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When You Fail, Fail Gloriously

by Joanna Guevara | September 5, 2018

I always grew up being told leadership skills were based on whoever was louder, smarter, and the most organized. The most managerial person would probably be considered the most leader worthy. The quirky, introverted, and creative people were not cut out to be leaders.

When I went off to undergrad, I found myself in a leadership program that was always asking us “what defines a leader?” The answers I had been fed prior didn’t pan out in those conversations. I realized that what made me a great leader had nothing to do with the loud, smart, organized aspects of my personality. Instead, it had to do with other qualities I had grown through working in and being a part of the creative world.

As a creative, I learned adaptability. When something goes wrong during a project, you have to change course and roll with the punches. No matter how disruptive the change may be, “the show must go on.” You just learn to accept what has come, and make something better.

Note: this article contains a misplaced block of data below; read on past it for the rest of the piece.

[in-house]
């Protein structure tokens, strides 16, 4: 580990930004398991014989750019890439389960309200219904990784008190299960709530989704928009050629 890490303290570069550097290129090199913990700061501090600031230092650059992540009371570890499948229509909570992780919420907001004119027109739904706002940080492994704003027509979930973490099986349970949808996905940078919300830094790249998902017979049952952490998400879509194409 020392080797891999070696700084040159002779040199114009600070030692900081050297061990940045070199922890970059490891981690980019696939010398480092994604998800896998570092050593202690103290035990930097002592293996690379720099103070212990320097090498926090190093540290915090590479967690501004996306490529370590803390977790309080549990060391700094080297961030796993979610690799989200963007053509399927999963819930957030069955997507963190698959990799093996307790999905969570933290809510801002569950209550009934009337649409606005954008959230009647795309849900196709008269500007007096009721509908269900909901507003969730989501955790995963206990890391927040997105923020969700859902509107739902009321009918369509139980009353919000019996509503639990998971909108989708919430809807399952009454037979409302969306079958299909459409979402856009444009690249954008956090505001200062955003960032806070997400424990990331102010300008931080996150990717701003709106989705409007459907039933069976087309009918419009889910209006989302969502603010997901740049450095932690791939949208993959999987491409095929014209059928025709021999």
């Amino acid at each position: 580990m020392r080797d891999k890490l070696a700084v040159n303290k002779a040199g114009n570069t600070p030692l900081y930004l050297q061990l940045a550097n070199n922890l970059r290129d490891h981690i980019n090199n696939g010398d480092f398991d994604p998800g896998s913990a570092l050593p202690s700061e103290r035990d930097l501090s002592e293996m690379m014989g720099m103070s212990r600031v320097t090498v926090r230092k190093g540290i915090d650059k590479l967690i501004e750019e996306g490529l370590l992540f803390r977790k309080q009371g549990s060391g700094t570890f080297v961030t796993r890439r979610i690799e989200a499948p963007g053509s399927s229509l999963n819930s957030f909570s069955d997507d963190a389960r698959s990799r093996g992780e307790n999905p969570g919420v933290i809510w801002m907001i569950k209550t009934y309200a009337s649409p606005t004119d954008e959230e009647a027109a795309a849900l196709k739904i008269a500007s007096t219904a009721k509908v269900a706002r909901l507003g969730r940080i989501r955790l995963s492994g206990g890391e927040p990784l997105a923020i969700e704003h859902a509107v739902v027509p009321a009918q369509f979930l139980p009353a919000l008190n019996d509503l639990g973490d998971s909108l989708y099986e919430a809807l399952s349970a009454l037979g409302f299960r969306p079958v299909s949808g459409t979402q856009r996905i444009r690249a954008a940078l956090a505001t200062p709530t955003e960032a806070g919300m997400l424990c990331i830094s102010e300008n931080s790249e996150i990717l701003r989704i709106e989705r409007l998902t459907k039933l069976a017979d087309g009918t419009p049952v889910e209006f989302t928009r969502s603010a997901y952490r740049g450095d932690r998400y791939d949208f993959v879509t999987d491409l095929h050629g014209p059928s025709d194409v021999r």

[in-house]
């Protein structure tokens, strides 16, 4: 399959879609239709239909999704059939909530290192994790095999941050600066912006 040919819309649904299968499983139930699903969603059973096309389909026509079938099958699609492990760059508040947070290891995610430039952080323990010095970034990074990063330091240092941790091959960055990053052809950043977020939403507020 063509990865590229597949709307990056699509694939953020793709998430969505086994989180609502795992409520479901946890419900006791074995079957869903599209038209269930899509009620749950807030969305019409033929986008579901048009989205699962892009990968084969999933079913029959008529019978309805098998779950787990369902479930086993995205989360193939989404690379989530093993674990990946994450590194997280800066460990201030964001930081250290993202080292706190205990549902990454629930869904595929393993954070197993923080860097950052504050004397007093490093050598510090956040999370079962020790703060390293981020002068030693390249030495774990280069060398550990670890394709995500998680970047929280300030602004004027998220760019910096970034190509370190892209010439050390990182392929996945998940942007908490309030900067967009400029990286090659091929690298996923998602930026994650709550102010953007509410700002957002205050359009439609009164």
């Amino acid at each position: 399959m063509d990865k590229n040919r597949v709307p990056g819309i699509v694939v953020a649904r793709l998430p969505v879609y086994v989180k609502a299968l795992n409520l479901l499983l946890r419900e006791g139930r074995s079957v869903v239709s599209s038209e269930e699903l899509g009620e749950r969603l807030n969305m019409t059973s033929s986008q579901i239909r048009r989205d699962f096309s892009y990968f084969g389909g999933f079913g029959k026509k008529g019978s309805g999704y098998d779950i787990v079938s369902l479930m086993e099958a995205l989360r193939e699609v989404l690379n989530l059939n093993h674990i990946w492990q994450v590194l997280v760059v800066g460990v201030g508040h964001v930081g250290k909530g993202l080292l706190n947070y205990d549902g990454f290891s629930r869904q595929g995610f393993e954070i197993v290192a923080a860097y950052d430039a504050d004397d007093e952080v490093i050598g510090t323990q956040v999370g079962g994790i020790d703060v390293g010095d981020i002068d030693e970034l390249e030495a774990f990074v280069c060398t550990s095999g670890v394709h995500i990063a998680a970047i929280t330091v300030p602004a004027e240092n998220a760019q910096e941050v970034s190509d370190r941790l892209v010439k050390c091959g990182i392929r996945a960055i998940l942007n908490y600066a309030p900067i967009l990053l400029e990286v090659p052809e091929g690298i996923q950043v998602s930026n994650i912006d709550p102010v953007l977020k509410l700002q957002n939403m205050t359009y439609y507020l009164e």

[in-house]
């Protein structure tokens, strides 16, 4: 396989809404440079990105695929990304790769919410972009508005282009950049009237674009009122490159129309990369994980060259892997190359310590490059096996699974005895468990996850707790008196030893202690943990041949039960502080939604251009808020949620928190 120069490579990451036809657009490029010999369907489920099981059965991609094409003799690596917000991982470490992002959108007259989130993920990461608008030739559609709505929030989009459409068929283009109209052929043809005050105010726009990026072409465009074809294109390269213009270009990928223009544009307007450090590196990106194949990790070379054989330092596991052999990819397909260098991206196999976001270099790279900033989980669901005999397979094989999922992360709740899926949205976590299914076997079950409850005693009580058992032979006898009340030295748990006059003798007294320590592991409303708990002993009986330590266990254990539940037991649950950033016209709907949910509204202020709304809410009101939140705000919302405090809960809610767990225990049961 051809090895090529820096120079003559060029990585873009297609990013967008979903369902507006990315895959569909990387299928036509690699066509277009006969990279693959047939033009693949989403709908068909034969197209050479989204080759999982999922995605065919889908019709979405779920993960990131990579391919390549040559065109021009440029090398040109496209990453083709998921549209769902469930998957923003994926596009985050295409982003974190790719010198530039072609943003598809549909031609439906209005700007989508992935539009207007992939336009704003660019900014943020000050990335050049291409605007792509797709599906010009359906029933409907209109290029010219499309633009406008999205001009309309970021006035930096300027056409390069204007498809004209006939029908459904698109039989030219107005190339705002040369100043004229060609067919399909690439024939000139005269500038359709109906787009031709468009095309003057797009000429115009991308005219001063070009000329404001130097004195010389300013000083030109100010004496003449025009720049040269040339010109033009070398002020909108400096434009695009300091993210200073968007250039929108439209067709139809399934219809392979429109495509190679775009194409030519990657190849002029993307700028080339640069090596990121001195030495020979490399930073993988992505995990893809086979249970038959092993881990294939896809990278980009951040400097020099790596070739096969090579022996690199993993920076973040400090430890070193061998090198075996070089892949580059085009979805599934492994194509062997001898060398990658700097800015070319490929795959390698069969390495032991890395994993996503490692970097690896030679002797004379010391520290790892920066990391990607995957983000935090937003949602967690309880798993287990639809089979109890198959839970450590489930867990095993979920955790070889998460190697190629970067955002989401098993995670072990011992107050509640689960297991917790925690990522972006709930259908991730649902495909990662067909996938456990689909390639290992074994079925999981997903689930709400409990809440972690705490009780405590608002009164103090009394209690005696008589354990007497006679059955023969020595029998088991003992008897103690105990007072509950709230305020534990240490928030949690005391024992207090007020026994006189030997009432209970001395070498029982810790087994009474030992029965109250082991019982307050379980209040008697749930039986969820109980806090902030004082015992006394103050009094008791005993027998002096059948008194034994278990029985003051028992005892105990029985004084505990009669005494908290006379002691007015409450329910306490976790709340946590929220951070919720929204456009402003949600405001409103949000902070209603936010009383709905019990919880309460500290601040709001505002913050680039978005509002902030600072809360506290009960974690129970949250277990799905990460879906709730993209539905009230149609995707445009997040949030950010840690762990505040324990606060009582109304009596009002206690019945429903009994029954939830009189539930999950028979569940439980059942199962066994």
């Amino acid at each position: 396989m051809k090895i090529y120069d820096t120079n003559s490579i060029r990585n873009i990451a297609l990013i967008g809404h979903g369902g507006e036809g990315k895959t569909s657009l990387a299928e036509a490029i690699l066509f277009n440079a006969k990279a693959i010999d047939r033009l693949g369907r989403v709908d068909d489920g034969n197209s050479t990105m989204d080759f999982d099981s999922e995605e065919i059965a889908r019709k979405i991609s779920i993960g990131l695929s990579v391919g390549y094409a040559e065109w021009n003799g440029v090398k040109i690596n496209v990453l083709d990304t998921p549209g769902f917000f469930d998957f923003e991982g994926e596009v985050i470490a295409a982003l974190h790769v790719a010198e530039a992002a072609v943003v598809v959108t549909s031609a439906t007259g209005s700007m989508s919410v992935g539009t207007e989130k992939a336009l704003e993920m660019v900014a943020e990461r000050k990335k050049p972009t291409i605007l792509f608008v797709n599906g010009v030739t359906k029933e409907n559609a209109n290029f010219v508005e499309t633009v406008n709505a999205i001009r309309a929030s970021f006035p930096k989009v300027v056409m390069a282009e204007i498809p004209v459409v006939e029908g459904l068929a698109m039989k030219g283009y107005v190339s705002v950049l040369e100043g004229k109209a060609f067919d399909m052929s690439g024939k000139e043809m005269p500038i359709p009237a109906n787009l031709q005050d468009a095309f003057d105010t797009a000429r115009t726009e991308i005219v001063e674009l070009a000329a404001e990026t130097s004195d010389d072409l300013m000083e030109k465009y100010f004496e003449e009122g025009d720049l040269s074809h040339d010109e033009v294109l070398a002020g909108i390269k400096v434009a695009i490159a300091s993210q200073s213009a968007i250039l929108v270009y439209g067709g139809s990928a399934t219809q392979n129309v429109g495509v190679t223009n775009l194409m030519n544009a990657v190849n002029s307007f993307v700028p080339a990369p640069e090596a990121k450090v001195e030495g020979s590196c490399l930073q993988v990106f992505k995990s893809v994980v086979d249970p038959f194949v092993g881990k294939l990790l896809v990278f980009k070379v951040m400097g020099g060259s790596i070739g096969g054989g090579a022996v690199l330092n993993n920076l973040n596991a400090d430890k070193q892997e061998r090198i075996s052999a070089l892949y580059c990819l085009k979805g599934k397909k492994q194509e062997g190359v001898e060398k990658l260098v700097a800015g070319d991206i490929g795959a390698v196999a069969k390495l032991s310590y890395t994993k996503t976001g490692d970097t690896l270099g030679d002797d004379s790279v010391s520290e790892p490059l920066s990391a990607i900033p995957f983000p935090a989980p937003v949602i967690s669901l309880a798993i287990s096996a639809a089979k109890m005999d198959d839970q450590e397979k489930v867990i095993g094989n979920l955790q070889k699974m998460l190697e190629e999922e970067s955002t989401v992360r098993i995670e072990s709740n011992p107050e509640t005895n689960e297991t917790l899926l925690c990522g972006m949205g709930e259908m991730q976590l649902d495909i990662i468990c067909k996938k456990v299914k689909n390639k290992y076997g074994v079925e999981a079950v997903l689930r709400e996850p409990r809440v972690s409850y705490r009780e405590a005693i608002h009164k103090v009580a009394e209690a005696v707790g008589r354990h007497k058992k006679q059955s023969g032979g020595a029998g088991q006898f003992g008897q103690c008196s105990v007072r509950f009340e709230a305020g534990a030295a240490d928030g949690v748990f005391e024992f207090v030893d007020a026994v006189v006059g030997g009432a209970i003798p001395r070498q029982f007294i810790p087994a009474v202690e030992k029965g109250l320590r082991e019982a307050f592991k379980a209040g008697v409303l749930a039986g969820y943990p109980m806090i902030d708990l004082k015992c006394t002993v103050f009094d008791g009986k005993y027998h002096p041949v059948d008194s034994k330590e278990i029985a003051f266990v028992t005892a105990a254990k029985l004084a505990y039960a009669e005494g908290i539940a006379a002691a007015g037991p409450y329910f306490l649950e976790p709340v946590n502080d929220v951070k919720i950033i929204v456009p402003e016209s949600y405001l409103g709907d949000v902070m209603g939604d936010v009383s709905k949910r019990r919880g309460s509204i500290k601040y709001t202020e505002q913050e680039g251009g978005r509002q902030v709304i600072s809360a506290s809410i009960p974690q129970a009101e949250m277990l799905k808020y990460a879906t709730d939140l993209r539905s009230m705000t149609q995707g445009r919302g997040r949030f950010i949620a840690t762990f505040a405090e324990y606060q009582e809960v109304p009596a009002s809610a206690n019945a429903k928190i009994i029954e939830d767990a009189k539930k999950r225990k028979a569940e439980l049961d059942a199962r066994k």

I also learned the skill of collaboration. Usually in those adapting moments, you have to share power rather than hoard it. If you’re too busy trying to be in charge, you miss the opportunity to learn from those around you. The work comes out stronger when you work together and elevates the skills and strengths of those in the room. The team comes out stronger, too.

The most crucial skill I’ve learned from being a creative, though, is how to fail. I once had a director, who every opening night would tell us, “When you fail, fail gloriously!” Life is full of mistakes. Failure is an inevitable force. In working around and with creatives, you learn that failure also leads to some of the most exciting new beginnings and outcomes. Failure is used as a stepping stone to move forward, rather than something that pulls you back.

As I reflect now on my life and the different positions I hold, I am incredibly thankful for having been exposed to the creative world. I’ve learned more about leadership from being a theatre major, than I ever did from my economic and business courses. This is why I’m excited for The Collective, a new program that focuses on leadership through this creative practice lens.

You don’t have to BE artistic or creative to learn from creative practices. These industries aren’t about perfection. They are all about learning, growing, changing! I challenge you to delve into the creative world. Learn from the practices. Collaborate with different people on something. Take an improvisation class and learn to adapt. Fail gloriously. You will be surprised how much you grow as a leader just by participating in these spaces.

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